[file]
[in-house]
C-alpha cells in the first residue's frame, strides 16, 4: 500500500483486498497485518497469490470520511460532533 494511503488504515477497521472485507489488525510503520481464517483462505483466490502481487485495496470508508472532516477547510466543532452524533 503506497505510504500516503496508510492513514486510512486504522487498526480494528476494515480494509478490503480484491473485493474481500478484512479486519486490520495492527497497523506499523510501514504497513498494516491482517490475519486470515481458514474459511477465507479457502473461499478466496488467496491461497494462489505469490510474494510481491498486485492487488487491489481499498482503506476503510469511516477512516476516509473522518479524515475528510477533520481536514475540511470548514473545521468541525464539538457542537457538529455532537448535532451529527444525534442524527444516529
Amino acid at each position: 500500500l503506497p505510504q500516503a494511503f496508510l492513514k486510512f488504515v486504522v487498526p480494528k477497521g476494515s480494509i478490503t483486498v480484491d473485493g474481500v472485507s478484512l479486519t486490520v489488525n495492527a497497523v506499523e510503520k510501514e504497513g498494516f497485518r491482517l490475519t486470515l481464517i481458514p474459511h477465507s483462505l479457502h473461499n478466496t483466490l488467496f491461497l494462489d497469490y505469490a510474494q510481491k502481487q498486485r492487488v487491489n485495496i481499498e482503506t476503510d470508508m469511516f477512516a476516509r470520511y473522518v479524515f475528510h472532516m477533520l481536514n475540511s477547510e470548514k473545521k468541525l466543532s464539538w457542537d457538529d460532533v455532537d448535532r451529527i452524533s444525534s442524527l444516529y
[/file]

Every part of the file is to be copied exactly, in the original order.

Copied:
[in-house]
C-alpha cells in the first residue's frame, strides 16, 4: 500500500483486498497485518497469490470520511460532533 494511503488504515477497521472485507489488525510503520481464517483462505483466490502481487485495496470508508472532516477547510466543532452524533 503506497505510504500516503496508510492513514486510512486504522487498526480494528476494515480494509478490503480484491473485493474481500478484512479486519486490520495492527497497523506499523510501514504497513498494516491482517490475519486470515481458514474459511477465507479457502473461499478466496488467496491461497494462489505469490510474494510481491498486485492487488487491489481499498482503506476503510469511516477512516476516509473522518479524515475528510477533520481536514475540511470548514473545521468541525464539538457542537457538529455532537448535532451529527444525534442524527444516529
Amino acid at each position: 500500500l503506497p505510504q500516503a494511503f496508510l492513514k486510512f488504515v486504522v487498526p480494528k477497521g476494515s480494509i478490503t483486498v480484491d473485493g474481500v472485507s478484512l479486519t486490520v489488525n495492527a497497523v506499523e510503520k510501514e504497513g498494516f497485518r491482517l490475519t486470515l481464517i481458514p474459511h477465507s483462505l479457502h473461499n478466496t483466490l488467496f491461497l494462489d497469490y505469490a510474494q510481491k502481487q498486485r492487488v487491489n485495496i481499498e482503506t476503510d470508508m469511516f477512516a476516509r470520511y473522518v479524515f475528510h472532516m477533520l481536514n475540511s477547510e470548514k473545521k468541525l466543532s464539538w457542537d457538529d460532533v455532537d448535532r451529527i452524533s444525534s442524527l444516529y